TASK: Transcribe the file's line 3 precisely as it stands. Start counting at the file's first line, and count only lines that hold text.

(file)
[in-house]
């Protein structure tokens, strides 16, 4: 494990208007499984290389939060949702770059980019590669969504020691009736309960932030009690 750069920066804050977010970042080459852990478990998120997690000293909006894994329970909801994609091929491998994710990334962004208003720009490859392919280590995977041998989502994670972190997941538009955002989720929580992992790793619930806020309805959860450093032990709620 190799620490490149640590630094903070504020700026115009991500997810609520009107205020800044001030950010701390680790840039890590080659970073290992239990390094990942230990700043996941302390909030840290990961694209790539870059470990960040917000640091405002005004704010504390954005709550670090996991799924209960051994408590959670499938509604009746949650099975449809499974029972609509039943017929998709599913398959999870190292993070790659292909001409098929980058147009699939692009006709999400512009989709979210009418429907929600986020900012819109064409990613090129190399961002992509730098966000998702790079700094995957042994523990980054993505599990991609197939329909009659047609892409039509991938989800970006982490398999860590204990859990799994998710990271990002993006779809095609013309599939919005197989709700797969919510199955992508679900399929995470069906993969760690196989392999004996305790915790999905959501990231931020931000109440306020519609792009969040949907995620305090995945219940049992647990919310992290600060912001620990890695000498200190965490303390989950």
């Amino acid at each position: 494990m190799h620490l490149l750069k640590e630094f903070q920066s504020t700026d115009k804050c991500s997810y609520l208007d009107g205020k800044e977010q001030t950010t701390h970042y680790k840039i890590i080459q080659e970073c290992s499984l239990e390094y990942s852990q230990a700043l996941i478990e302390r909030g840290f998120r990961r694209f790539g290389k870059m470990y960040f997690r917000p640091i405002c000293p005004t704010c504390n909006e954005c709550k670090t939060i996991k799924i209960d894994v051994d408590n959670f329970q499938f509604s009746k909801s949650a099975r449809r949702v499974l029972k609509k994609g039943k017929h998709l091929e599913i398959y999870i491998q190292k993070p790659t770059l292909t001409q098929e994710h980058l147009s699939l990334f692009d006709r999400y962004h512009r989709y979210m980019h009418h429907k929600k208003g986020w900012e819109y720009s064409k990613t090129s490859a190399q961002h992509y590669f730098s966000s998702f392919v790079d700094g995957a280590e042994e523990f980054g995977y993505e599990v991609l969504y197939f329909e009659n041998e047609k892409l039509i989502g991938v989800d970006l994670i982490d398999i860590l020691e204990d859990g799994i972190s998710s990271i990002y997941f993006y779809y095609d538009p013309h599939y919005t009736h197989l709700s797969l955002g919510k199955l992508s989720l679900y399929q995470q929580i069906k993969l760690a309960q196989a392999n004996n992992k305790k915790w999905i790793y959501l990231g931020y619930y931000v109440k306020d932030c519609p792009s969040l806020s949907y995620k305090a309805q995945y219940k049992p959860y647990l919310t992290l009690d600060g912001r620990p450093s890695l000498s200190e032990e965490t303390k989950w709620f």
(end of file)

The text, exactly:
């Amino acid at each position: 494990m190799h620490l490149l750069k640590e630094f903070q920066s504020t700026d115009k804050c991500s997810y609520l208007d009107g205020k800044e977010q001030t950010t701390h970042y680790k840039i890590i080459q080659e970073c290992s499984l239990e390094y990942s852990q230990a700043l996941i478990e302390r909030g840290f998120r990961r694209f790539g290389k870059m470990y960040f997690r917000p640091i405002c000293p005004t704010c504390n909006e954005c709550k670090t939060i996991k799924i209960d894994v051994d408590n959670f329970q499938f509604s009746k909801s949650a099975r449809r949702v499974l029972k609509k994609g039943k017929h998709l091929e599913i398959y999870i491998q190292k993070p790659t770059l292909t001409q098929e994710h980058l147009s699939l990334f692009d006709r999400y962004h512009r989709y979210m980019h009418h429907k929600k208003g986020w900012e819109y720009s064409k990613t090129s490859a190399q961002h992509y590669f730098s966000s998702f392919v790079d700094g995957a280590e042994e523990f980054g995977y993505e599990v991609l969504y197939f329909e009659n041998e047609k892409l039509i989502g991938v989800d970006l994670i982490d398999i860590l020691e204990d859990g799994i972190s998710s990271i990002y997941f993006y779809y095609d538009p013309h599939y919005t009736h197989l709700s797969l955002g919510k199955l992508s989720l679900y399929q995470q929580i069906k993969l760690a309960q196989a392999n004996n992992k305790k915790w999905i790793y959501l990231g931020y619930y931000v109440k306020d932030c519609p792009s969040l806020s949907y995620k305090a309805q995945y219940k049992p959860y647990l919310t992290l009690d600060g912001r620990p450093s890695l000498s200190e032990e965490t303390k989950w709620f």